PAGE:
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Made from ground black sesame seeds and either sesame oil or honey, Black Sesame Paste (or Kuro Neri Goma) is used as a flavoring to make sweet and savory dishes in Japanese and Asian cuisines. Learn how to make it at home today!
In Japan and other East Asian and Southeast Asian cuisines, black sesame seeds are used extensively in cooking, baking, and desserts. We use the black sesame seeds in its original form, and in powder and paste forms. It is one of my favorite flavorings for making pastries and sweets. When summer comes around, I would make a jar of homemade black sesame paste and store in the fridge so I can always whip up black sesame ice cream and other treats.
How Does Black Sesame Paste Taste Like?
To make black sesame paste, the unhulled sesame seeds are first toasted and then ground into a thick puree before sweetened with honey.
With a glossy, jet-black color and uniquely rich nutty flavor, black sesame paste can change the dynamic of a dessert completely. I would also describe the flavor slightly earthy with a mildly bitter undertone, which provides a nice counterbalance to any sweets.
You can find many popular Japanese sweets and pastries such as macarons, purin (pudding), chiffon cake, mochi, bread, ice cream flavored with black sesame.
Black sesame paste (黒練りごま) is typically sold in a small jar at Japanese (or Chinese) grocery stores or on Amazon, but you can easily make it at home.
How to Make Black Sesame Paste – 2 Simple Ingredients!
It’s so easy to make homemade black sesame paste! You’ll need only black sesame seeds and honey (for sweets) or sesame oil (for savory).
Using a food processor makes the process faster than grinding with Suribachi and Surikogi (Japanese mortar and pestle). You need at least 1/4 cup sesame seeds to get it running.
As you grind the sesame seeds will start releasing natural oil, so there’s no need to add any liquid if you use a commercial-grade machine. If you’re using a smaller processor, you may need to add a little honey or sesame oil to get the grinding going to reach the pasty texture. Allow the processor to take breaks in between before you run it again.
Once you make the paste, you can store it in the refrigerator for up to 1 month!
In addition to black sesame ice cream and black sesame dan dan noodles, you can also use black sesame paste to make filling for mochi, or include it in your smoothie, to make creme brulee and pudding or as a dipping sauce for fruits like banana and apples. Black sesame is known to be an excellent source of calcium, magnesium, iron, and healthy fat, so that’s a double win!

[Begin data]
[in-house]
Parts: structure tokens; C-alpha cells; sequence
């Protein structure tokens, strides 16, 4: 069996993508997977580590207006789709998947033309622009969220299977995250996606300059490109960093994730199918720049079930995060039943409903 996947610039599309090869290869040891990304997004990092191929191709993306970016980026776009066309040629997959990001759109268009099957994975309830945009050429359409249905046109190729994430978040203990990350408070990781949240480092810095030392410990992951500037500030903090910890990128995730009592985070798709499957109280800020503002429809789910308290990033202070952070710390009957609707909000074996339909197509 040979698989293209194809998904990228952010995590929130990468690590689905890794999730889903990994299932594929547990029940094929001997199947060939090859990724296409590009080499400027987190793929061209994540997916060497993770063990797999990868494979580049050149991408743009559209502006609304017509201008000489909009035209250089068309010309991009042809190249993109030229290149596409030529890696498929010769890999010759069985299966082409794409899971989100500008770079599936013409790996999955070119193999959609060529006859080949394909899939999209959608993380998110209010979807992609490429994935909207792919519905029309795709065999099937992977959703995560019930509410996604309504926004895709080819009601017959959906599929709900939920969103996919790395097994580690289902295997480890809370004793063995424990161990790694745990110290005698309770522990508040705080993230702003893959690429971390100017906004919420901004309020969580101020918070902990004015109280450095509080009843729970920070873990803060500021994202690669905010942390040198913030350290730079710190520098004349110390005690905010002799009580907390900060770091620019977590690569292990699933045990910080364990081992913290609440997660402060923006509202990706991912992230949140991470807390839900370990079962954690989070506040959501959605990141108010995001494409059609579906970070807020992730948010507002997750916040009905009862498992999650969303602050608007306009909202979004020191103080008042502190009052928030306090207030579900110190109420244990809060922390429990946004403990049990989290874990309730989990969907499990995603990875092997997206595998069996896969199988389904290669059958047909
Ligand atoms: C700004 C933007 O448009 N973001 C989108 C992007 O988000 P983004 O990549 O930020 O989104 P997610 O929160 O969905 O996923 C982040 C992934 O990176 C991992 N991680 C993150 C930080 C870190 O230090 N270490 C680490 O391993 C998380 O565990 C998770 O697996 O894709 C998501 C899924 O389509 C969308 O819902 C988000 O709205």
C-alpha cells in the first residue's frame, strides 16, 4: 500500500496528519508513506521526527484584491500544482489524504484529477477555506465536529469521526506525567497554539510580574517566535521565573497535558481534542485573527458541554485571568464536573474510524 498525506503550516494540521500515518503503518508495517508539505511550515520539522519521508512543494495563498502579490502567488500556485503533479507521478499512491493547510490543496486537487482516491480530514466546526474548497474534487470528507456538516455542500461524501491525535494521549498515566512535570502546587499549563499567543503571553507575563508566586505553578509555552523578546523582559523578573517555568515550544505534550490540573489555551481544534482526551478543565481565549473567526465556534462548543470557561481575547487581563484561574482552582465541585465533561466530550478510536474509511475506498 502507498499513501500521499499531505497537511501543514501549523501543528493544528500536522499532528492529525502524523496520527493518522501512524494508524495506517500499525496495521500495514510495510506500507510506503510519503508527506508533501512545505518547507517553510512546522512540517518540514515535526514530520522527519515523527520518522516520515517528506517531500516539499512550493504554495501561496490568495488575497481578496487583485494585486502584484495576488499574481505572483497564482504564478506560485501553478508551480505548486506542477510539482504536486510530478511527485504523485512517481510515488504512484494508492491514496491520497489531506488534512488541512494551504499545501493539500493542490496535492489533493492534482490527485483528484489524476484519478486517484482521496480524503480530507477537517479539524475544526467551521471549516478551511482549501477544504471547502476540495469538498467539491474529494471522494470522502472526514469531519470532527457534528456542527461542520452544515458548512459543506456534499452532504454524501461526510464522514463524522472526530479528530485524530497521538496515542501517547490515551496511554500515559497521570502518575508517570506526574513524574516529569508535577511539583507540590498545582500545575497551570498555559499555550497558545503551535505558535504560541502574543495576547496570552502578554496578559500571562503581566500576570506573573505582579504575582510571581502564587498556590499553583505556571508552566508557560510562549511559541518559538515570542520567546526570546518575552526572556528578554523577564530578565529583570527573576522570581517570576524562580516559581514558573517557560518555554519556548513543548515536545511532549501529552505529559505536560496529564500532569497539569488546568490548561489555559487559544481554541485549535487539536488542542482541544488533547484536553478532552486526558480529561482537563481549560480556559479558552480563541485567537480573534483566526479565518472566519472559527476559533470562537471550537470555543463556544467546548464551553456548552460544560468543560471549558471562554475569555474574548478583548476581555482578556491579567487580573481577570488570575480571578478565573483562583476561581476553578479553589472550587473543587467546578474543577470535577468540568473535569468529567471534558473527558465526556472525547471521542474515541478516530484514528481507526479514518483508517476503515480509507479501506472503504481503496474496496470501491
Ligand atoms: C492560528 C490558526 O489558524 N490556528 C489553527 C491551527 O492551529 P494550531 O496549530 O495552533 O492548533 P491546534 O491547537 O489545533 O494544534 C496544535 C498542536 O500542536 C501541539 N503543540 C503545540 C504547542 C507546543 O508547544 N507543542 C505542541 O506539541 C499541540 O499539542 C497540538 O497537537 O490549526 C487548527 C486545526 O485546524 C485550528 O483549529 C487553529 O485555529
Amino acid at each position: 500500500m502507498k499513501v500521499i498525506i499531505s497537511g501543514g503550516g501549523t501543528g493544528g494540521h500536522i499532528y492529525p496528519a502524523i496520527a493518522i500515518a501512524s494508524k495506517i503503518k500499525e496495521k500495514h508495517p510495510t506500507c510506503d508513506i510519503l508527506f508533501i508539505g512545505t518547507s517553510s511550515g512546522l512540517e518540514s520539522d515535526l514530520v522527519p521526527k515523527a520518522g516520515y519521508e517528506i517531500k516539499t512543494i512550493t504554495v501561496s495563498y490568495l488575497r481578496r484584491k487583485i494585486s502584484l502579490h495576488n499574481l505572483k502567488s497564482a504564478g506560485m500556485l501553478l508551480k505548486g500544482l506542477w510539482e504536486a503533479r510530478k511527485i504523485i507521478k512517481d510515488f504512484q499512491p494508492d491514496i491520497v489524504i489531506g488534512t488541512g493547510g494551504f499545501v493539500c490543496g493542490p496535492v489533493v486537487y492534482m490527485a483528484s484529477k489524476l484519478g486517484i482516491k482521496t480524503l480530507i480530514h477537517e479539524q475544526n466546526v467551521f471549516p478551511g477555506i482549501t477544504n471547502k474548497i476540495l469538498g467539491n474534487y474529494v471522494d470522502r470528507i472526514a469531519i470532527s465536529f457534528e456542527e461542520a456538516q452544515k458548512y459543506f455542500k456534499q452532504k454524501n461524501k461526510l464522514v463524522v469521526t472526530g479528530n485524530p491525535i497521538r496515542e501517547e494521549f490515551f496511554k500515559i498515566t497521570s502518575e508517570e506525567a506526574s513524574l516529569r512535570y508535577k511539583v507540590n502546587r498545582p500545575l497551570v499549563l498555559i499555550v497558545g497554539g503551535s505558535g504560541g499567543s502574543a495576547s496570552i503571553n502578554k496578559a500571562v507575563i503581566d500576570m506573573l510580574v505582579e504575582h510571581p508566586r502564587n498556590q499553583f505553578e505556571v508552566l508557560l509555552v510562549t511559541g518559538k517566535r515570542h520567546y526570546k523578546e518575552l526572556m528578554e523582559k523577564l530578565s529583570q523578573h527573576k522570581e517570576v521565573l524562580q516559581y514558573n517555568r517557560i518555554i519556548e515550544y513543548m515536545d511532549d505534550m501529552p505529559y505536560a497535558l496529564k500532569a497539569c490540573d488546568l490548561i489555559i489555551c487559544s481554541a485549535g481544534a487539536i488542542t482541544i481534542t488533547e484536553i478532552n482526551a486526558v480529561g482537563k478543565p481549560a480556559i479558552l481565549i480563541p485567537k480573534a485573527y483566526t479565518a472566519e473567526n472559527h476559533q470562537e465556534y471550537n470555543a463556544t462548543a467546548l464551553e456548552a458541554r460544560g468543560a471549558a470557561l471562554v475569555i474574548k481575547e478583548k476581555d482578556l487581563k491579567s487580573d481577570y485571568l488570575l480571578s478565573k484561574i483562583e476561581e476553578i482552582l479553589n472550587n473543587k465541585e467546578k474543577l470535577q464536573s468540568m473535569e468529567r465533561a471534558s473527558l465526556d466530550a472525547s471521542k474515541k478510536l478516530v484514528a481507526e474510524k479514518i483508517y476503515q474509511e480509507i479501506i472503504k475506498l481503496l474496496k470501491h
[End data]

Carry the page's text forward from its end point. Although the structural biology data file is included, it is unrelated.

Japanese Ingredient Substitution: If you want to look for substitutes for Japanese condiments and ingredients, click here.
Made from ground black sesame seeds and either honey or sesame oil, Black Sesame Paste is used as a flavoring to make sweet and savory dishes in Japanese and Asian cuisines. Learn how to make it at home today!
- ½ cup toasted black sesame seeds (8 Tbsp, 71 g)
- 1 Tbsp honey
Gather all the ingredients.
In a non-greased pan, toast the sesame seeds to bring out the aroma.
Put the toasted sesame seeds in the food processor and start processing. You can also grind the black sesame seeds by mortar and pestle (but it will take some time).
It will take some time for the sesame seeds to release the oil, so be patient.
Scrape the sesame seeds from the sides as needed and run again. Depending on the machine, you may need to take a break to avoid breaking the motor.
When the sesame seeds are finely ground and become moist from the natural sesame oil, add honey/sesame oil and process again to combine.
The sesame seeds will start to look pastier. Continue processing.
Once the sesame seeds are all ground, liquidy, and pasty, transfer to a sterilized mason jar.
You can store homemade sesame paste in the refrigerator for up to 1 month and in the freezer for half a year. Bring the paste back to room temperature before using it.
Recipe by Namiko Chen of Just One Cookbook. All images and content on this site are copyright protected. Please do not use my images without my permission. If you’d like to share this recipe on your site, please re-write the recipe in your own words and link to this post as the original source. Thank you.